The Collaborative International Dictionary of English v.0.48:
Tackle \Tac"kle\ (?; sometimes improperly pronounced ?,
especially by seamen), n. [OE. takel, akin to LG. & D. takel,
Dan. takkel, Sw. tackel; perhaps akin to E. taw, v. t., or to
1. Apparatus for raising or lowering heavy weights,
consisting of a rope and pulley blocks; sometimes, the
rope and attachments, as distinct from the block, in which
case the full appratus is referred to as a block and
2. Any instruments of action; an apparatus by which an object
is moved or operated; gear; as, fishing tackle, hunting
tackle; formerly, specifically, weapons. "She to her
tackle fell." --Hudibras.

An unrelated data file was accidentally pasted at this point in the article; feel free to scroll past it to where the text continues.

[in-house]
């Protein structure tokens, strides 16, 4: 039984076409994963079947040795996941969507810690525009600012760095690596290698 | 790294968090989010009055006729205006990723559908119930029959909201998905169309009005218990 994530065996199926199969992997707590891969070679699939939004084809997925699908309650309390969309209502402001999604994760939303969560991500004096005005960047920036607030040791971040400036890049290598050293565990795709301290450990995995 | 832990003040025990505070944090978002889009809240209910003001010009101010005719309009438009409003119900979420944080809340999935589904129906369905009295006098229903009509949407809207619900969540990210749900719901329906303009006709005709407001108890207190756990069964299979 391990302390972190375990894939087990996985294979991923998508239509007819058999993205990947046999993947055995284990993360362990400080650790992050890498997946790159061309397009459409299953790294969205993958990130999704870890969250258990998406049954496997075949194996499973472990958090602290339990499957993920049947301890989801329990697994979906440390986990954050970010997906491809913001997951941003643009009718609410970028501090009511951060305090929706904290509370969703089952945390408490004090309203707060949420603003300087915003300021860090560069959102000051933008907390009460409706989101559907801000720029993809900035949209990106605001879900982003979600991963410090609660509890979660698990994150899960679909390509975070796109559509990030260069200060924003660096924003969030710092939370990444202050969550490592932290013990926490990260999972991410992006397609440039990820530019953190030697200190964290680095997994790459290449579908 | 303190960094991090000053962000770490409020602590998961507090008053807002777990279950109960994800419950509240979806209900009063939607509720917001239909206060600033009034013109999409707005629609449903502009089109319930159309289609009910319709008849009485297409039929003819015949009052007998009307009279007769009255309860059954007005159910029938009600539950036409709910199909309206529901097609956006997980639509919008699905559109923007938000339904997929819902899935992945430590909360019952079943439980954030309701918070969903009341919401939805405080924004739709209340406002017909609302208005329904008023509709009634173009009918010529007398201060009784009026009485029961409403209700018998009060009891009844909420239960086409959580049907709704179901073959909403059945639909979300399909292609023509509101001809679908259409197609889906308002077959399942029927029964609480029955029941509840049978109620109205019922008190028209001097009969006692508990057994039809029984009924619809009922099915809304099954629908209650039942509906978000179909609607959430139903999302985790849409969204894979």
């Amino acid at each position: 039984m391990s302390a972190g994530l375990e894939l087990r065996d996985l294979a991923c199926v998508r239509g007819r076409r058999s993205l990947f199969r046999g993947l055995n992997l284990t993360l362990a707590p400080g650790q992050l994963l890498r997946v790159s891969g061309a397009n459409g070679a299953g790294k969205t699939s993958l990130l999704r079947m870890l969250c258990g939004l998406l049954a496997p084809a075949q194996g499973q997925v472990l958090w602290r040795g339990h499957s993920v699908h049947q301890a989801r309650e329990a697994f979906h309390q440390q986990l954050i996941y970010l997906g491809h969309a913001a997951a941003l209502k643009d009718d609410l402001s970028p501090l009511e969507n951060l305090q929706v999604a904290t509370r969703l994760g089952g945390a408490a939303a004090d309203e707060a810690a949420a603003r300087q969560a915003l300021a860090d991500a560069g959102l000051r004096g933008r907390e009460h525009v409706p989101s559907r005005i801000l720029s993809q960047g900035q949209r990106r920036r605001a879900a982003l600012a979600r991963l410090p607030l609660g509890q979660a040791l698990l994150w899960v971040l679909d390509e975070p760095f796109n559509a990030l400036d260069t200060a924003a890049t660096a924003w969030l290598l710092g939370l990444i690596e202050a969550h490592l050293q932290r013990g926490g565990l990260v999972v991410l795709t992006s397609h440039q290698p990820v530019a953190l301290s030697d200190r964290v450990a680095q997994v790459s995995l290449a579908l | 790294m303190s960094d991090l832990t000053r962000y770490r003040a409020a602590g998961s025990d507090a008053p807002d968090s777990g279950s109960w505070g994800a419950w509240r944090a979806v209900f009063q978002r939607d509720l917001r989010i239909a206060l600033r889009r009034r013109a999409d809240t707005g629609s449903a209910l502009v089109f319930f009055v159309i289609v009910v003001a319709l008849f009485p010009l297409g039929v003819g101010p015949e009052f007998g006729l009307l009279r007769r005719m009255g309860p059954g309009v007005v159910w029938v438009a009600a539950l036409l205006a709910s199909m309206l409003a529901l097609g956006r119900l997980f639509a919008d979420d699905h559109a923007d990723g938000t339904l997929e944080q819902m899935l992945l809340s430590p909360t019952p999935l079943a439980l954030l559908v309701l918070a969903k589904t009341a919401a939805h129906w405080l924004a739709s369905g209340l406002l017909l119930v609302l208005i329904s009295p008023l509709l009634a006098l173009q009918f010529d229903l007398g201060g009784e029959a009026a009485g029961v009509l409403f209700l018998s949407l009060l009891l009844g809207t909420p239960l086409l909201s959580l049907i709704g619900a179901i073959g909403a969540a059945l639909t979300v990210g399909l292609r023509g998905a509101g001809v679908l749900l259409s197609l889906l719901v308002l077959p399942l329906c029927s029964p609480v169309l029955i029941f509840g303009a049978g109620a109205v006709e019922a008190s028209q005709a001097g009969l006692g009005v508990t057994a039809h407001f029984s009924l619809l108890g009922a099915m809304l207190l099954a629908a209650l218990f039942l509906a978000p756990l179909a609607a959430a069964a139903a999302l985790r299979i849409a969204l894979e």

Note: In Chaucer, it denotes usually an arrow or arrows.
3. (Naut.) The rigging and apparatus of a ship; also, any
purchase where more than one block is used.
Fall and tackle. See the Note under Pulley.
Fishing tackle. See under Fishing, a.
Ground tackle (Naut.), anchors, cables, etc.
Gun tackle, the apparatus or appliances for hauling cannon
in or out.
Tackle fall, the rope, or rather the end of the rope, of a
tackle, to which the power is applied.
Tack tackle (Naut.), a small tackle to pull down the tacks
of the principal sails.
Tackle board, Tackle post (Ropemaking), a board, frame,
or post, at the end of a ropewalk, for supporting the
spindels, or whirls, for twisting the yarns.